May Sim (“Virtue-Oriented Politics: Confucius and Aristotle”) takes a significantly different approach, contrasting Confucian and Aristotelian ethical and political theories. The bulk of Sim’s essay identifies important differences between these two virtue theories. Aristotle distinguishes sharply between familial and political rule, while for Confucius the state is modeled on the family; Aristotle discusses and recognizes the legitimacy of a wide range of constitutions, whereas Confucius appears interested only in “the benevolent rule of a sage-king” (59); Aristotle emphasizes the rule of law, Confucius the cultivation of ritually appropriate behavior without relying upon legal sanctions; Aristotle restricts the possibility of acquiring and exercising full virtue to a small group of people, whereas Confucius considers it achievable by a larger circle. This comparison of the thinkers is clear and informative, though I confess to knowing very little indeed about Confucianism. (I confess also to thinking that Aristotle emerges from the comparison looking much the better, at least from the standpoint of political theory.) Sim concludes by suggesting that when these two traditions engage in dialogue and, despite their substantial differences, recognize one another as traditions of virtue, this experience should prompt an attitude of mutual respect and an acknowledgement that each tradition” is somehow entitled to explore its own vision of political virtue” (69; emphasis in original). This acknowledgement thus involves recognizing the alternative tradition and its followers as bearers of rights. Sim hypothesizes that such an encounter could therefore give rise to a more general virtue-based account of human rights, in which people are held to have rights to whatever goods or practices are the necessary means for developing virtue. I remain skeptical about this proposed synthesis of rights and virtues and indeed regard the provision of a contemporary alternative to rights theories as among the chief attractions of a virtue ethic. Sim’s concluding discussion of rights is, furthermore, only loosely connected to the preceding comparison of Aristotle and Confucius, since the suggestion that we might reinterpret rights in terms of the prerequisites for virtue is an entirely plausible contention quite apart from any such comparison.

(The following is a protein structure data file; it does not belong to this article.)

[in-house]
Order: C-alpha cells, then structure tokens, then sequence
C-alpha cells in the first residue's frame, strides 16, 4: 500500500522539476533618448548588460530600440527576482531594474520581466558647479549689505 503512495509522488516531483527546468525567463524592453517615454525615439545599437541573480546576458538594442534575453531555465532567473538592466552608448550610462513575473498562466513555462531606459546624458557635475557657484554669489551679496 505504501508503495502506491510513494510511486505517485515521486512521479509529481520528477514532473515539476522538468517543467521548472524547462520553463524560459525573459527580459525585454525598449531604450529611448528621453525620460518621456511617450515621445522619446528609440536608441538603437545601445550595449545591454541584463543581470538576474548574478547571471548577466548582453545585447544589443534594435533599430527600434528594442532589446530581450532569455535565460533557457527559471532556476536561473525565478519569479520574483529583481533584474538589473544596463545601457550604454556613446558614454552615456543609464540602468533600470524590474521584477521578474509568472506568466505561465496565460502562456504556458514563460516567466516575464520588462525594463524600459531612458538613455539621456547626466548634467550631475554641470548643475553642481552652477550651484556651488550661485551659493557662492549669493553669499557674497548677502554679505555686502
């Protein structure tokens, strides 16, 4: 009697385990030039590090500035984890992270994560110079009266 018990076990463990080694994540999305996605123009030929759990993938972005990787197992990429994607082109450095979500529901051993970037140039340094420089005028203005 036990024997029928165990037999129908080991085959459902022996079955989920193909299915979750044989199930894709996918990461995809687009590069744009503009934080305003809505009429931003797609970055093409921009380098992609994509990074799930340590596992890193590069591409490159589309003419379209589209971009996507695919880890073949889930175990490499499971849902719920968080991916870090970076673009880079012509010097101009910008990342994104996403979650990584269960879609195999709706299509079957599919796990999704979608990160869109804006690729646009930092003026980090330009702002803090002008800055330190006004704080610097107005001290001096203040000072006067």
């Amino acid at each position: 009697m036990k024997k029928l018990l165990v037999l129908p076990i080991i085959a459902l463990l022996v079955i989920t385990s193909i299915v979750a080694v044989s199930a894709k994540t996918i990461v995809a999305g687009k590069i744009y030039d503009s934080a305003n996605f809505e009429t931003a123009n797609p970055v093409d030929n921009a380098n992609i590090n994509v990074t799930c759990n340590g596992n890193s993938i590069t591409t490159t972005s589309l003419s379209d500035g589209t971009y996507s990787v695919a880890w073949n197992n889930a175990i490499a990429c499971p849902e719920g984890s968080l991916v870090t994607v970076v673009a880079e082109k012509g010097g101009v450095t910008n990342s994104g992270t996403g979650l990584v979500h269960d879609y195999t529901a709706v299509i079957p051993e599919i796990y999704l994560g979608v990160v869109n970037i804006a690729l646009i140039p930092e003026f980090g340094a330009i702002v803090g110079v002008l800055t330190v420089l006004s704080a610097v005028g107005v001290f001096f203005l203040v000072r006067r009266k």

By turning to the realm of international relations, Lloyd P. Gerson (“The Morality of Nations: An Aristotelian Approach”) takes Aristotle in a different direction. Gerson employs two important Aristotelian concepts, those of moral agency and of association, to develop an argument that nations should not be regarded (as they commonly are) as moral agents. Moral agency, Gerson claims, requires intentional action accompanied by awareness of one’s own purposes and the ability to reflect upon whether one indeed wishes to have those purposes or ought to change them. And while the members of a group can each of them possess this sort of self-awareness about their own and their group’s actions, the group itself cannot. Nations are therefore indeed agents, but not moral ones, and cannot bear moral responsibility in the way individual persons do. Instead, Gerson proposes, nations should simply be regarded as Aristotelian associations—”group[s] of persons or moral agents who unite voluntarily for some purpose” (85)—existing for the benefit of their members and in order to promote their members’ happiness. Gerson’s argument here is intriguing, not only for its uncommon attempt to apply Aristotelian principles to international relations,3 but also for suggesting that the attempt leads to what is essentially a classically liberal, even Hobbesian, description of the international order and international law. His argument does, however, seem to require a fuller account of the relationship between the individual and the community. If states are expected to represent their citizens, for instance, would they not in practice be responsible for acting on whatever moral obligations those citizens have (even if we think it philosophically inappropriate to label the states themselves “moral agents”)? Similarly, without some thicker understanding of the community as itself a moral agent of some sort, it becomes difficult to explain some common intuitions about collective responsibility across time—about why I, for example, might reasonably feel shared responsibility for (say) a past American history of racial discrimination (or pride in America’s successful cultivation of liberty over the course of centuries).